Back then, it wouldn’t have been necessary, with the annual Hamptons Shakespeare Festival going strong in the hills of Theodore Roosevelt County Park Montauk.

But by the time Perl started planning for this summer’s production, it had been six or seven years since the Hamptons Shakespeare Festival had last performed out in Montauk. And for a man who, as an actor, had set a goal of performing in every known Shakespeare play at some point in his career, to his way of thinking it was high time the father of English Literature came back to town.

“I was at the Bridgehampton School one night,” recalls Perl, “and I was up on the second floor. I looked out the fire exit, and I saw this beautiful green field with a gentle slope, over the balconies [or fire escapes]. I just imagined Romeo and Juliet taking place there.”

A couple years ago, Perl and his business partner, Peter Zablotsky, created HITFest (Hamptons Independent Theatre Festival) as a DBA of the East End Naked Stage Theatre Company.

“The Naked Stage could be thought of as the parent organization,” says Perl.

When he spoke to Zablotsky about the idea of bringing Shakespeare back to the Hamptons at the Bridgehampton School, they decided to go for it.

“The school has been amazing, giving us the space to do this,” says Perl who adds that the cast of professional actors, local and imported, has been responding tremendously to the script.

“Gerard Doyle, who teaches at Ross, [School] rarely does any acting anymore,” says Perl. “He plays Theseus, and has a huge amount of lines. He’s such a professional. The woman who plays Titania and Hippolyta so excellently is Clodagh Bowyer. Here you have this gorgeous raven-haired beauty falling in love with a donkey!”

The cast has been rehearsing in the evenings, and since they’re still on-book, rehearsals have had to take place inside. But Perl is sure that once the process is brought out in the open, it will be transformative.

“There’s something so beautifully whimsical about this play,” says Perl. “When the lovers run away to the woods to escape parental authority, that’s the kind of thing that happens every day here, with kids running away to the beach.”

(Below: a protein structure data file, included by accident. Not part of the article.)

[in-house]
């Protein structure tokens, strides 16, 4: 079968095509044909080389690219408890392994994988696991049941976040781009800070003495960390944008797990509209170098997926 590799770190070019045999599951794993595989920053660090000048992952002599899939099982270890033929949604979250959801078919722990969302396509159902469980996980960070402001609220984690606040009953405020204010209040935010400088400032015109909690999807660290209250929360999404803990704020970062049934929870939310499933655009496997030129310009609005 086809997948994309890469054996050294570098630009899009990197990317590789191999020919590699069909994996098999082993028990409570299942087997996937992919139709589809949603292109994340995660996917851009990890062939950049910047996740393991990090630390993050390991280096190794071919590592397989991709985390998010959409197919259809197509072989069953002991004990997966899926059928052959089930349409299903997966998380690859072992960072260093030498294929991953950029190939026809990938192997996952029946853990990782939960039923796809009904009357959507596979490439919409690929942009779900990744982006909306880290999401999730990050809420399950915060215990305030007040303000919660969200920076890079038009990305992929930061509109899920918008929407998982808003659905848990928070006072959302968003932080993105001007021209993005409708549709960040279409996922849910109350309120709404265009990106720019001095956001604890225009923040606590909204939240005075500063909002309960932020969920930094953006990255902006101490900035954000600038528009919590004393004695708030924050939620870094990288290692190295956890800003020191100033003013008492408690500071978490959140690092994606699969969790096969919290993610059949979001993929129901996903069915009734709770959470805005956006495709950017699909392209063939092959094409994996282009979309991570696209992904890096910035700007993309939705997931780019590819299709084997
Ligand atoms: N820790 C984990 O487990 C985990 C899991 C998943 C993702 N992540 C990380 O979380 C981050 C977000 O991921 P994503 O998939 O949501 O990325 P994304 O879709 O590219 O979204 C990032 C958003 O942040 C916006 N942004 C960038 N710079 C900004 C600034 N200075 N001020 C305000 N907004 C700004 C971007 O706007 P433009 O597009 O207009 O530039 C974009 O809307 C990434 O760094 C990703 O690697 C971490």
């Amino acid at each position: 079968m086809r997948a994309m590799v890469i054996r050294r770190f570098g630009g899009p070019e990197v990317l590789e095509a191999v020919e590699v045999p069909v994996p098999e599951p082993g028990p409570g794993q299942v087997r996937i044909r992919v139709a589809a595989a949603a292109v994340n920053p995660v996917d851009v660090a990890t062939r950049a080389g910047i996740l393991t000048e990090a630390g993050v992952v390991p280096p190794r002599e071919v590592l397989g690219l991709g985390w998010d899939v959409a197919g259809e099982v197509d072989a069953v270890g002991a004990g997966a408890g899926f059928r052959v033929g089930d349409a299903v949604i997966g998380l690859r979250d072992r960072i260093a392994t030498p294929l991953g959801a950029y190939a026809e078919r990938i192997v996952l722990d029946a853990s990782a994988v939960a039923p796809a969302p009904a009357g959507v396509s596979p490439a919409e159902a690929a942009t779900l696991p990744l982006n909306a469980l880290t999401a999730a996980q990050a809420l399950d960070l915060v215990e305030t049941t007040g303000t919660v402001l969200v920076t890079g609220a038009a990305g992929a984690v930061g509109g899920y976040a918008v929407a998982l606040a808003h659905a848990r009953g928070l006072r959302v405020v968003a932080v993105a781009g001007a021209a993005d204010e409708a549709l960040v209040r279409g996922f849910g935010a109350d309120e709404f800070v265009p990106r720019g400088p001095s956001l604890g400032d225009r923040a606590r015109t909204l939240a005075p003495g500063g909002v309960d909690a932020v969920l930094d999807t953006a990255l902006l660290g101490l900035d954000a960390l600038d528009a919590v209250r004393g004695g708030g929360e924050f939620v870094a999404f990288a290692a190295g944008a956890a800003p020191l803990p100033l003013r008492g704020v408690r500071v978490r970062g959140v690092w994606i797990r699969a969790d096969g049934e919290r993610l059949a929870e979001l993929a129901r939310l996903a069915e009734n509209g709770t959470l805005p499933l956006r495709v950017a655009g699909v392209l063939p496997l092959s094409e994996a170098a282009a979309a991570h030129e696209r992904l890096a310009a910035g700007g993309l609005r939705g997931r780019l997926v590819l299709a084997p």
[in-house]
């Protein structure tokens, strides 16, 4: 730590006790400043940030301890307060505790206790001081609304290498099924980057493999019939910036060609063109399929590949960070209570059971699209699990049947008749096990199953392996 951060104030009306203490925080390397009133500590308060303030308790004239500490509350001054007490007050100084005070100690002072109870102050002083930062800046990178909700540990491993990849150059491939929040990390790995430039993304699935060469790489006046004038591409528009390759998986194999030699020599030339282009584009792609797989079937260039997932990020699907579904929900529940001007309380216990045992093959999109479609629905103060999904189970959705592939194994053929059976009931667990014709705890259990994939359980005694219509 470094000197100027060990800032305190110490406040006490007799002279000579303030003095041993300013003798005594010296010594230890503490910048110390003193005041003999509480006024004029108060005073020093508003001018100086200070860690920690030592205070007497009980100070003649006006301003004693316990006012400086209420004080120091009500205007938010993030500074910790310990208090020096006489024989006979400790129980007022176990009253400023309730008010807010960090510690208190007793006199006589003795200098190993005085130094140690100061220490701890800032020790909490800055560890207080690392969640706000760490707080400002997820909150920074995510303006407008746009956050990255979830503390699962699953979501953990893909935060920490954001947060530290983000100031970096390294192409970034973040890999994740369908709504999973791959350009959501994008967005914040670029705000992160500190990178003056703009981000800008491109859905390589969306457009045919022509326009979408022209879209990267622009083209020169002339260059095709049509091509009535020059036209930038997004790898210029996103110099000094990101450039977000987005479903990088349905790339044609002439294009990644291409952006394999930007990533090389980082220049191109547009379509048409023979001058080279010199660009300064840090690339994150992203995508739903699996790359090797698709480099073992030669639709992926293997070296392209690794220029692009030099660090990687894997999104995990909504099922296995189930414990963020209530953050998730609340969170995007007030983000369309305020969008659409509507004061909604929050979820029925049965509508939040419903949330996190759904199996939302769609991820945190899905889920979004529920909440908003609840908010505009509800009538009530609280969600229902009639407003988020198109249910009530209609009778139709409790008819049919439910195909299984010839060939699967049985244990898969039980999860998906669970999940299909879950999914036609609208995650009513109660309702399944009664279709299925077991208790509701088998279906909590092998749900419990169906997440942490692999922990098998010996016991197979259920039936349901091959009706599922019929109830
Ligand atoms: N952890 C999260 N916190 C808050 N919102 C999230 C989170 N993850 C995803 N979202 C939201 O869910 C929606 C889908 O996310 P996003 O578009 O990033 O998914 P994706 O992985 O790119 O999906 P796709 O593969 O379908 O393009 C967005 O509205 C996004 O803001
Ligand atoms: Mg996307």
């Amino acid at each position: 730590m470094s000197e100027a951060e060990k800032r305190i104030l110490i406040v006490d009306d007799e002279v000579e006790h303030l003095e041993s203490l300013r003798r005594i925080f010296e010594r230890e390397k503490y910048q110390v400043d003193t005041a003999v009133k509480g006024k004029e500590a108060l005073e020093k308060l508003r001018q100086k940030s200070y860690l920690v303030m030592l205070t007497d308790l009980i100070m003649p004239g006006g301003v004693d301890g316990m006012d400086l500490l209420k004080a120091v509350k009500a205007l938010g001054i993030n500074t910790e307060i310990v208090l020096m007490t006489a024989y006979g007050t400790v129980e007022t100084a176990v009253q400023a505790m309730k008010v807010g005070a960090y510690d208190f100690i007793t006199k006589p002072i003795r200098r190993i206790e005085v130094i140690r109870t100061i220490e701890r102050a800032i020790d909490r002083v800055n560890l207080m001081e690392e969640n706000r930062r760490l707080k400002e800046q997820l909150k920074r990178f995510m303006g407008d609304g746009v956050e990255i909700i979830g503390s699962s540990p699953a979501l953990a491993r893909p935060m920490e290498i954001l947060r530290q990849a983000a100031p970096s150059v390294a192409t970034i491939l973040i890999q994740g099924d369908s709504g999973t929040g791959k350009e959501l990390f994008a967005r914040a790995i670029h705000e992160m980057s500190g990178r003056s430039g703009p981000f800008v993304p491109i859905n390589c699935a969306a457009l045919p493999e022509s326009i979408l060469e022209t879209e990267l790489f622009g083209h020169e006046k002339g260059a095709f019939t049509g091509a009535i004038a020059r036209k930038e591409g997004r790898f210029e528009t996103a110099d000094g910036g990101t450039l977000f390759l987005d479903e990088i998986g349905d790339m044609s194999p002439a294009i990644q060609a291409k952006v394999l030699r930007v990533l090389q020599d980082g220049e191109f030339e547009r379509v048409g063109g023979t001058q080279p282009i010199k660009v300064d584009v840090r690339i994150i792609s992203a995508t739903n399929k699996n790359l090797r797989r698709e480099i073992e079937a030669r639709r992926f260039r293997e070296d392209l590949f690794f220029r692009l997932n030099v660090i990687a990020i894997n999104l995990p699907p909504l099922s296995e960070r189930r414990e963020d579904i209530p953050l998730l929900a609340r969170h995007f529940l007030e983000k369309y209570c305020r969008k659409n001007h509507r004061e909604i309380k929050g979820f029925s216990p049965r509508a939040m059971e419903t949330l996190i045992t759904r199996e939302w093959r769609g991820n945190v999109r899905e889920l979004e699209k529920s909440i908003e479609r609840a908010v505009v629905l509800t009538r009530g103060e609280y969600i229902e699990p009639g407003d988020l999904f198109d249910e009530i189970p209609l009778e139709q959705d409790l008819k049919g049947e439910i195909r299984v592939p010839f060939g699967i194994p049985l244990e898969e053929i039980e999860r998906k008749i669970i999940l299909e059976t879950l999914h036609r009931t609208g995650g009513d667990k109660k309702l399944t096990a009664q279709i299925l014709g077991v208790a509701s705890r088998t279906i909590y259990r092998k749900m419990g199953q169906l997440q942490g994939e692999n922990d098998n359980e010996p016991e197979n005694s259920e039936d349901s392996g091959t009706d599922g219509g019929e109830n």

“A Midsummer Night’s Dream” was actually the first play Perl ever acted in in his professional career, when he played Demetrius at a festival in Vermont.

“The plays with magic in them always appealed to me most,” he says. “And this, with Puck and Titania and the fairies, it’s just a great time.”

Another aspect of seeing Shakespeare outdoors that Perl believes is integral to his mission is its accessibility to children.

“When I first proposed the idea,” says Perl, “I heard so many stories about people to whom that Shakespeare Festival was a touchstone of the summer. I have small children, and I am constantly thinking about what choices we give our children.”

In a world of iPads and the Internet, he notes, it becomes a real question what stories our kids hear.

“How do we pass on culture to them?” asks Perl. “These rich stories of gods and lovers and funny people putting on a play … How do we share that? It’s this. It’s Shakespeare in the summer. It doesn’t have to cost a lot of money to bring your kids to theater. This is about giving young people appealing choices that give the best of what culture has to offer. And to me, Shakespeare is the peak.”

Since 2008, Perl and Zablotsky have formed a nonprofit, built a black box theatre in the Bridgehampton Community House, and begun an outdoor Shakespeare Festival.

“Theaters have been having a hard time of it,” says Perl, “but we have been expanding, growing, and paying salaries. And I can say confidently that this is the first performance of an annual Summer Shakespeare Festival.”

“A Midsummer Night’s Dream” runs August 2 to 19, Thursdays to Sundays at 7 p.m. behind Bridgehampton School, 2685 Montauk Highway. Tickets are $20. Call 525-2995 or visit hitfest.org to reserve.


Gerard Doyle (as Theseus) and Licia James Zegar (Hermia) in rehearsals for “A Midsummer Night’s Dream.” max tabet photo